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Retention in a business, specifically retail, is the ability to keep customers coming back over time. As we didcussed in the Customer Acquisition Cost topic, acquiring new customers is expensive while retaining and increasing partonage from new customers is much less costly and valuable for retailer.  Therefore it's critical for local retailers to implement trategies and tools for increasing retention, and reducing churn (losing a customer).

This is a critical aspect of business success because retaining existing customers often costs less than acquiring new ones. For a local retail store, effective retention strategies might include:

Customer Service: Providing excellent customer service to create a positive shopping experience that encourages customers to return.

Loyalty Programs: Implementing loyalty programs that reward repeat customers with discounts, special offers, or points that can be redeemed for products.

Quality Products: Ensuring that the products offered are of high quality and meet the needs and expectations of customers.

Community Engagement: Engaging with the local community through events, sponsorships, or partnerships can build a loyal customer base.

Personalization: Tailoring the shopping experience to individual customer preferences and behaviors can increase satisfaction and loyalty.

Feedback and Adaptation: Actively seeking customer feedback and adapting business practices in response to this feedback can help to improve the customer experience and retention.



Customers might stop buying from local retail stores for several reasons, often related to changes in customer expectations, competition, and internal store management. Here are some common factors:

Poor Customer Service: Negative experiences with staff or management can deter customers from returning. Friendly, helpful service is crucial for customer retention.

Lack of Product Variety or Stock Issues: If customers consistently find that products are out of stock or that the store lacks new and diverse products, they may turn to other retailers.

Pricing Issues: If prices are perceived as too high or not competitive with other local or online retailers, customers might choose to shop elsewhere.

Inconvenience: Factors such as store location, difficulty in accessing the store, limited parking, or inconvenient store hours could drive customers away.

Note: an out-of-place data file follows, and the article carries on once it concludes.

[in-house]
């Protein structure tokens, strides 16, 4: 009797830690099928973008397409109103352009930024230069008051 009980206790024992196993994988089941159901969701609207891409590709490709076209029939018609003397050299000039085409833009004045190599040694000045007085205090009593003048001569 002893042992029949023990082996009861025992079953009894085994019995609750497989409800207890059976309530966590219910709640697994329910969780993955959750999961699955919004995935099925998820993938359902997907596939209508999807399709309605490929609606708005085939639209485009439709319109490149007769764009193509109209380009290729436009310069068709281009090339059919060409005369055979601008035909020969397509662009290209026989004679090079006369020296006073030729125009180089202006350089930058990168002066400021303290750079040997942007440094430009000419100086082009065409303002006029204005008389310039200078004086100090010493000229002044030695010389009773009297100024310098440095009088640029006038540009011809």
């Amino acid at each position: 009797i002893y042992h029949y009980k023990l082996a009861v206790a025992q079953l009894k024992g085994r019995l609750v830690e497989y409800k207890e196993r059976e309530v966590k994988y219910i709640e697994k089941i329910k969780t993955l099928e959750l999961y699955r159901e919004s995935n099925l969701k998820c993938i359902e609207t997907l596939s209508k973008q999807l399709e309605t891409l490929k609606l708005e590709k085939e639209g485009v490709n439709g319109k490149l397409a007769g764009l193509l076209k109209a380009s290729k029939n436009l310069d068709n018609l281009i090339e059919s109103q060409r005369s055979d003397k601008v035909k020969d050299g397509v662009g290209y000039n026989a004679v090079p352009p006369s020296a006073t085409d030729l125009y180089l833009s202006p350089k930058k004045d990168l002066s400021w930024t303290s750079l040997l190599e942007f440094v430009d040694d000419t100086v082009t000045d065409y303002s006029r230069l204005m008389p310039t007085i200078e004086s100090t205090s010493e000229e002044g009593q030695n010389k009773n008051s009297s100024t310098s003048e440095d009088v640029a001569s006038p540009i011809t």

Changes in Consumer Preferences: If a store does not keep up with changing trends or customer demands, it can lose relevance and appeal.

Better Alternatives: The emergence of new stores with better offerings or the increased convenience of online shopping can pull customers away from local retail stores.

Economic Factors: Economic downturns or changes in individual financial circumstances can lead customers to reduce their spending or switch to less expensive stores.

Poor Marketing: Ineffective communication about what the store offers, special promotions, or new stock arrivals can lead to reduced customer visits.



The  first step in a retention program is the measurement.  We need to have metrics we can track as well as monitor how they change over time.

There are formulas such as below however several other metrics also provide the data to tell us about our retention and churn.

One formula for calculating retention rate is (E−N)/S(E−N)/S x 100, where E is the number of customers at the end of a period, N is the number of new customers acquired during that period, and S is the number of customers at the start of the period.  Basically this metric tells us of the total number of new customers, what percentage purchase again from a store within a specificed time period.

Selecting the correct time duration is key to having a realistic and useful retention rate.  The time duration is typically linked to frequency of purchase as well as past customer behavior.  For example if the average purchase frequency of running shoes is 1 per year and the store sells a running shoe the duration we want to measure is more than the average otherwise we can have false positives of negatives.

As you can see retention can be different for different product categories and if a store selle multiple categories it's important to have different retention rates for each category as well as overall, cross-category rates.

Average overall (cross-category) customer purchase rates are a key metric, specially after the start of a measurement scheme.  Over time the store will be able to set a purchase frequency fron individual customers across different categories and use this metric as part of the overal analysis.

As you can see the measurement tools used are crucial in helpgin store automate tracking and reporting retention and churn.


Other options to measure retention of customers:

Loyalty Programs: Implement a loyalty program that allows you to track customer purchases and visits. This can provide data on how often customers return.

Customer Feedback: Collect customer feedback through surveys, comment cards, or online reviews to measure satisfaction levels, which are indicative of retention potential.

Customer Relationship Management (CRM) Software: Use CRM software to track customer interactions, purchases, and behavior patterns.


Investing in understanding why and how much your customers churn is key to improving retention, and as you know high retention is the foundation of a high LTV (Lifetime Value).


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